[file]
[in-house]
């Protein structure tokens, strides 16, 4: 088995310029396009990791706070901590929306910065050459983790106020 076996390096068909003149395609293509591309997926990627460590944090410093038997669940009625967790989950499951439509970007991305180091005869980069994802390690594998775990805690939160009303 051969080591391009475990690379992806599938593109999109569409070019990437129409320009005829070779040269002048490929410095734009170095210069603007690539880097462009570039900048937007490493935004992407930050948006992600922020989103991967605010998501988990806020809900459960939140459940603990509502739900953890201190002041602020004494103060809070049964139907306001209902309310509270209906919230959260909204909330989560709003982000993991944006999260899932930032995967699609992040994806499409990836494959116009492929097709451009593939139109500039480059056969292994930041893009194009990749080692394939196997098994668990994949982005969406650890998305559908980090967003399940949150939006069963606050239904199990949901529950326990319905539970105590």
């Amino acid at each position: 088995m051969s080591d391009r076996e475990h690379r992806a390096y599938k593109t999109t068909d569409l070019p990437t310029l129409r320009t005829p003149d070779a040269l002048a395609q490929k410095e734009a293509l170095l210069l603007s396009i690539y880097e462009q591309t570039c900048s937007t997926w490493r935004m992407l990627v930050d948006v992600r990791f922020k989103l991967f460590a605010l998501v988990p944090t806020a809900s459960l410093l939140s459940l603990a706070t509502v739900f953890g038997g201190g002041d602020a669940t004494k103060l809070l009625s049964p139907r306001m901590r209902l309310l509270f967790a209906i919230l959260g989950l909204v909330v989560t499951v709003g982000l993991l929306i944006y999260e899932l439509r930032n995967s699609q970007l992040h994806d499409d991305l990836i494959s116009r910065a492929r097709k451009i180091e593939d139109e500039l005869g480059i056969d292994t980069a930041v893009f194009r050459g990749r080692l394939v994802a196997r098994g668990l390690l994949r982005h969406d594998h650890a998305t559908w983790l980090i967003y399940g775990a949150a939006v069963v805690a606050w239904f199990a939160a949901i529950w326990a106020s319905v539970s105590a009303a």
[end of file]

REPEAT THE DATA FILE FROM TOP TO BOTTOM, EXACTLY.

[in-house]
């Protein structure tokens, strides 16, 4: 088995310029396009990791706070901590929306910065050459983790106020 076996390096068909003149395609293509591309997926990627460590944090410093038997669940009625967790989950499951439509970007991305180091005869980069994802390690594998775990805690939160009303 051969080591391009475990690379992806599938593109999109569409070019990437129409320009005829070779040269002048490929410095734009170095210069603007690539880097462009570039900048937007490493935004992407930050948006992600922020989103991967605010998501988990806020809900459960939140459940603990509502739900953890201190002041602020004494103060809070049964139907306001209902309310509270209906919230959260909204909330989560709003982000993991944006999260899932930032995967699609992040994806499409990836494959116009492929097709451009593939139109500039480059056969292994930041893009194009990749080692394939196997098994668990994949982005969406650890998305559908980090967003399940949150939006069963606050239904199990949901529950326990319905539970105590």
């Amino acid at each position: 088995m051969s080591d391009r076996e475990h690379r992806a390096y599938k593109t999109t068909d569409l070019p990437t310029l129409r320009t005829p003149d070779a040269l002048a395609q490929k410095e734009a293509l170095l210069l603007s396009i690539y880097e462009q591309t570039c900048s937007t997926w490493r935004m992407l990627v930050d948006v992600r990791f922020k989103l991967f460590a605010l998501v988990p944090t806020a809900s459960l410093l939140s459940l603990a706070t509502v739900f953890g038997g201190g002041d602020a669940t004494k103060l809070l009625s049964p139907r306001m901590r209902l309310l509270f967790a209906i919230l959260g989950l909204v909330v989560t499951v709003g982000l993991l929306i944006y999260e899932l439509r930032n995967s699609q970007l992040h994806d499409d991305l990836i494959s116009r910065a492929r097709k451009i180091e593939d139109e500039l005869g480059i056969d292994t980069a930041v893009f194009r050459g990749r080692l394939v994802a196997r098994g668990l390690l994949r982005h969406d594998h650890a998305t559908w983790l980090i967003y399940g775990a949150a939006v069963v805690a606050w239904f199990a939160a949901i529950w326990a106020s319905v539970s105590a009303a």